11. 07. 2006
I'm a firm believer in the "renaissance man" style of teaching. Everyone should know a a little bit about everything. It leads to a well rounded person with varied interests and lots of life experiences. The teachers of America are responsible for the amusing stories told at the cocktail parties of tomorrow. In the interests of mutual education I present: Lock picking!
The most famous underground work on the subject was done by an MIT student, and he's affectionately been "Ted the Tool" to his kinsmen. Every hacker with a toolbelt knows his name; even if his poorly photocopied treatise didn't make him wealthy it did make him infamous. The only problem with Ted's how-to lesson was that it was only exceptionally useful if you already understood the basic theory involved and just needed refreshers on the internal mechanics of locks.
Locksport International has produced a successor to The Tool's work. "A Locksport Primer" is a simple guide to starter lock picking techniques in graphic novel form. The guide explains the basic techniques of the locksmith's trade with lots of photographs and word bubbles! It makes fun work out of lifting bound pins and re-keying a lock cylinder.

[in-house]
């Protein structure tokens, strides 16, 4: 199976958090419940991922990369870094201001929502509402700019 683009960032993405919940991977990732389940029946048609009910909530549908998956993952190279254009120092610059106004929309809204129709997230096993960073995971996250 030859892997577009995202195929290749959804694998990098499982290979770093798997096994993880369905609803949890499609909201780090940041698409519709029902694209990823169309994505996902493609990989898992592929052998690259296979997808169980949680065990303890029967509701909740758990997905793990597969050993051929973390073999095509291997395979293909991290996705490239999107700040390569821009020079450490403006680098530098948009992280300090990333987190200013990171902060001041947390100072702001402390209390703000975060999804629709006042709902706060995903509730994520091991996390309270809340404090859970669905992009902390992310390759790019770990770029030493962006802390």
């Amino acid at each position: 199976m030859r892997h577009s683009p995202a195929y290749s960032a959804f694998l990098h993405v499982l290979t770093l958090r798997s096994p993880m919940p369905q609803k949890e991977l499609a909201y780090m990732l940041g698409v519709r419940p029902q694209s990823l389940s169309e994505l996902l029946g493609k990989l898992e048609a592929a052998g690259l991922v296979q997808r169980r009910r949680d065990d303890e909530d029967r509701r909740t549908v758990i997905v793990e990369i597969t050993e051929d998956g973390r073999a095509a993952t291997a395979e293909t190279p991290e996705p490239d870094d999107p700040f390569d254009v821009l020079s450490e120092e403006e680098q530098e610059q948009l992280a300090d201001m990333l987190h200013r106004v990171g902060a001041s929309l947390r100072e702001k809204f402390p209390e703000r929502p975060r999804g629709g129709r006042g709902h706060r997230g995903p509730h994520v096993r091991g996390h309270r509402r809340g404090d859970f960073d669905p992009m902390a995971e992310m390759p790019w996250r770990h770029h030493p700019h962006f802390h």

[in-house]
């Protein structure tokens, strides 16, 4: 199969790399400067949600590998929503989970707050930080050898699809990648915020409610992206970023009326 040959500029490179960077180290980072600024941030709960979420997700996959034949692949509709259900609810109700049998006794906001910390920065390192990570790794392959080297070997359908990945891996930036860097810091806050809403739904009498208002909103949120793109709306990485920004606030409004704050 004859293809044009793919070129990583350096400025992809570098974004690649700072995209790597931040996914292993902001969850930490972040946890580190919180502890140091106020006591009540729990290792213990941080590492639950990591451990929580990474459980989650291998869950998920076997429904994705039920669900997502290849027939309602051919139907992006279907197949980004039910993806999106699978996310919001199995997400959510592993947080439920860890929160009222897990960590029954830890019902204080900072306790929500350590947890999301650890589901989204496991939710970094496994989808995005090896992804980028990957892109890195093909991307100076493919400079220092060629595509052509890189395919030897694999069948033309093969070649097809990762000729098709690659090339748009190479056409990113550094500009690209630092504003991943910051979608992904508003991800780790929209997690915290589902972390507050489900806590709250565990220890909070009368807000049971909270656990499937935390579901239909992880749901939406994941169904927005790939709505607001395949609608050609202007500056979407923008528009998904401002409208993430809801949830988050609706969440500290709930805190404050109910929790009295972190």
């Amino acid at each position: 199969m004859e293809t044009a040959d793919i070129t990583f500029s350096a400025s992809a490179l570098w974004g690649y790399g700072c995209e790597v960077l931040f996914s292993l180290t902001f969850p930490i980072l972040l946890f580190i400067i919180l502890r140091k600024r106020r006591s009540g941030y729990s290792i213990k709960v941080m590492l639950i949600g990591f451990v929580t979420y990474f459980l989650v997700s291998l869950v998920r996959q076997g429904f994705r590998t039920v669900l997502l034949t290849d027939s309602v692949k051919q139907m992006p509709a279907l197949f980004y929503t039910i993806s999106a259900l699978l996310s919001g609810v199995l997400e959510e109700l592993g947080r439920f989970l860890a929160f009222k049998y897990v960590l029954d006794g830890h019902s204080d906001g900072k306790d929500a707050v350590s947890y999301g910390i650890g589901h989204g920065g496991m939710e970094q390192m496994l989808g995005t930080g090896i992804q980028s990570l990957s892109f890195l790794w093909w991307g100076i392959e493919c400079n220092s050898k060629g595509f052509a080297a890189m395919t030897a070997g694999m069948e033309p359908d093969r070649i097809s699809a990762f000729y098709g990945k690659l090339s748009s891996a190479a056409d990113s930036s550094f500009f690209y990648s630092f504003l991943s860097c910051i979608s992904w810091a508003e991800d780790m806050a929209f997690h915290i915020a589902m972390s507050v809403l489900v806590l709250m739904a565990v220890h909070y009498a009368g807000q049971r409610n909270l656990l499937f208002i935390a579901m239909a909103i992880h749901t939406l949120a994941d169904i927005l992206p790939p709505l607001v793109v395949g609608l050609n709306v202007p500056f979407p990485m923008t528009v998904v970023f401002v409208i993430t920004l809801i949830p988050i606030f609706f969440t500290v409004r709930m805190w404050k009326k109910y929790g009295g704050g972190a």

The discussion on tool making is some of the most concise that I have ever seen. Trying to fabricate lock pick tools can be intimidating, but the LSI tutorial makes it fun and simple. Handmade lock picks aren't guaranteed to work better than the mass produced versions, but they are cheaper and worth a lot more street cred.
I would encourage the LSI to keep producing these guides. I have sixteen books on the subject, and I still found it educational. Good job, guys.
Shout out to Hack A Day for the link.